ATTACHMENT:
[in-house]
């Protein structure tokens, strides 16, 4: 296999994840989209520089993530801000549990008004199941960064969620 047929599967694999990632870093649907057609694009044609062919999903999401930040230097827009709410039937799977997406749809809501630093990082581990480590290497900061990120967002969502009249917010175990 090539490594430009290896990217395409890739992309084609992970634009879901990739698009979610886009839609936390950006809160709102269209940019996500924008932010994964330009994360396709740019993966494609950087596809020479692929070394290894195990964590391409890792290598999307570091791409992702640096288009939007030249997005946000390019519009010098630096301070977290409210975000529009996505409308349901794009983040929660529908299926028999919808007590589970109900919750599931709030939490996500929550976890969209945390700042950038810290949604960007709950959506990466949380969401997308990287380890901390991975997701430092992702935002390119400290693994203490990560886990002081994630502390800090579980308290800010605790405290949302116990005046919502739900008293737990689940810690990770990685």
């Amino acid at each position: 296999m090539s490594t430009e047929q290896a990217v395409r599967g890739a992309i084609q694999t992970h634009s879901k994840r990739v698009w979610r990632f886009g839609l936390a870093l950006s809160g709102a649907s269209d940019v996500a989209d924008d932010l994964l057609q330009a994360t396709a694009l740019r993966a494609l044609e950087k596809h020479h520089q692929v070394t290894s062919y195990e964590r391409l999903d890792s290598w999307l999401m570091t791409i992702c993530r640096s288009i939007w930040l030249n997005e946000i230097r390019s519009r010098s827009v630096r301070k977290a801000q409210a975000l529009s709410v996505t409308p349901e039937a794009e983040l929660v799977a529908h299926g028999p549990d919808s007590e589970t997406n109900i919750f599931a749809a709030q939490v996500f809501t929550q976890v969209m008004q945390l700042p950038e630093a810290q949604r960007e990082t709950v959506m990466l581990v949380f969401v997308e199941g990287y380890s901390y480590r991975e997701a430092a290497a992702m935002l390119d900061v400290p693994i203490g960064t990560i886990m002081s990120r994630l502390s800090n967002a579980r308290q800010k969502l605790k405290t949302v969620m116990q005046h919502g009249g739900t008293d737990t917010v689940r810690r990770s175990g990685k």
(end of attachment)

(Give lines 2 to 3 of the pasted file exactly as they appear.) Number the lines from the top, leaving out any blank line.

């Protein structure tokens, strides 16, 4: 296999994840989209520089993530801000549990008004199941960064969620 047929599967694999990632870093649907057609694009044609062919999903999401930040230097827009709410039937799977997406749809809501630093990082581990480590290497900061990120967002969502009249917010175990 090539490594430009290896990217395409890739992309084609992970634009879901990739698009979610886009839609936390950006809160709102269209940019996500924008932010994964330009994360396709740019993966494609950087596809020479692929070394290894195990964590391409890792290598999307570091791409992702640096288009939007030249997005946000390019519009010098630096301070977290409210975000529009996505409308349901794009983040929660529908299926028999919808007590589970109900919750599931709030939490996500929550976890969209945390700042950038810290949604960007709950959506990466949380969401997308990287380890901390991975997701430092992702935002390119400290693994203490990560886990002081994630502390800090579980308290800010605790405290949302116990005046919502739900008293737990689940810690990770990685």
């Amino acid at each position: 296999m090539s490594t430009e047929q290896a990217v395409r599967g890739a992309i084609q694999t992970h634009s879901k994840r990739v698009w979610r990632f886009g839609l936390a870093l950006s809160g709102a649907s269209d940019v996500a989209d924008d932010l994964l057609q330009a994360t396709a694009l740019r993966a494609l044609e950087k596809h020479h520089q692929v070394t290894s062919y195990e964590r391409l999903d890792s290598w999307l999401m570091t791409i992702c993530r640096s288009i939007w930040l030249n997005e946000i230097r390019s519009r010098s827009v630096r301070k977290a801000q409210a975000l529009s709410v996505t409308p349901e039937a794009e983040l929660v799977a529908h299926g028999p549990d919808s007590e589970t997406n109900i919750f599931a749809a709030q939490v996500f809501t929550q976890v969209m008004q945390l700042p950038e630093a810290q949604r960007e990082t709950v959506m990466l581990v949380f969401v997308e199941g990287y380890s901390y480590r991975e997701a430092a290497a992702m935002l390119d900061v400290p693994i203490g960064t990560i886990m002081s990120r994630l502390s800090n967002a579980r308290q800010k969502l605790k405290t949302v969620m116990q005046h919502g009249g739900t008293d737990t917010v689940r810690r990770s175990g990685k």